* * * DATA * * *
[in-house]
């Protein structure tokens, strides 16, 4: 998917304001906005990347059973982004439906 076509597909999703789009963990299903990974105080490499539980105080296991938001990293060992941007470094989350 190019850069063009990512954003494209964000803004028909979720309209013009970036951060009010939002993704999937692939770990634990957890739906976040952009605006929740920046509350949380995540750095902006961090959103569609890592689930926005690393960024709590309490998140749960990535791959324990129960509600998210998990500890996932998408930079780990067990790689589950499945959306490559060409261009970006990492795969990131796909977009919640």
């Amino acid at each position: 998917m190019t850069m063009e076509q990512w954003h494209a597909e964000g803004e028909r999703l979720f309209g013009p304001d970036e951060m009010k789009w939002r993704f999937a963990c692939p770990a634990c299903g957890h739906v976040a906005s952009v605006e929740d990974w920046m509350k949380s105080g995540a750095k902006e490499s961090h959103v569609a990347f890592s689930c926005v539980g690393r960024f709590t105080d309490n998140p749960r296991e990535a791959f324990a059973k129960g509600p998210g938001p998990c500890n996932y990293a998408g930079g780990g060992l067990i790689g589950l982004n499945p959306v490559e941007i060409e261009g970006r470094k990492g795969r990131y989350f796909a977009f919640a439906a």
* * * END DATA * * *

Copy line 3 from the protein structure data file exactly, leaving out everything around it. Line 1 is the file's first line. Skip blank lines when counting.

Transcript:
């Amino acid at each position: 998917m190019t850069m063009e076509q990512w954003h494209a597909e964000g803004e028909r999703l979720f309209g013009p304001d970036e951060m009010k789009w939002r993704f999937a963990c692939p770990a634990c299903g957890h739906v976040a906005s952009v605006e929740d990974w920046m509350k949380s105080g995540a750095k902006e490499s961090h959103v569609a990347f890592s689930c926005v539980g690393r960024f709590t105080d309490n998140p749960r296991e990535a791959f324990a059973k129960g509600p998210g938001p998990c500890n996932y990293a998408g930079g780990g060992l067990i790689g589950l982004n499945p959306v490559e941007i060409e261009g970006r470094k990492g795969r990131y989350f796909a977009f919640a439906a």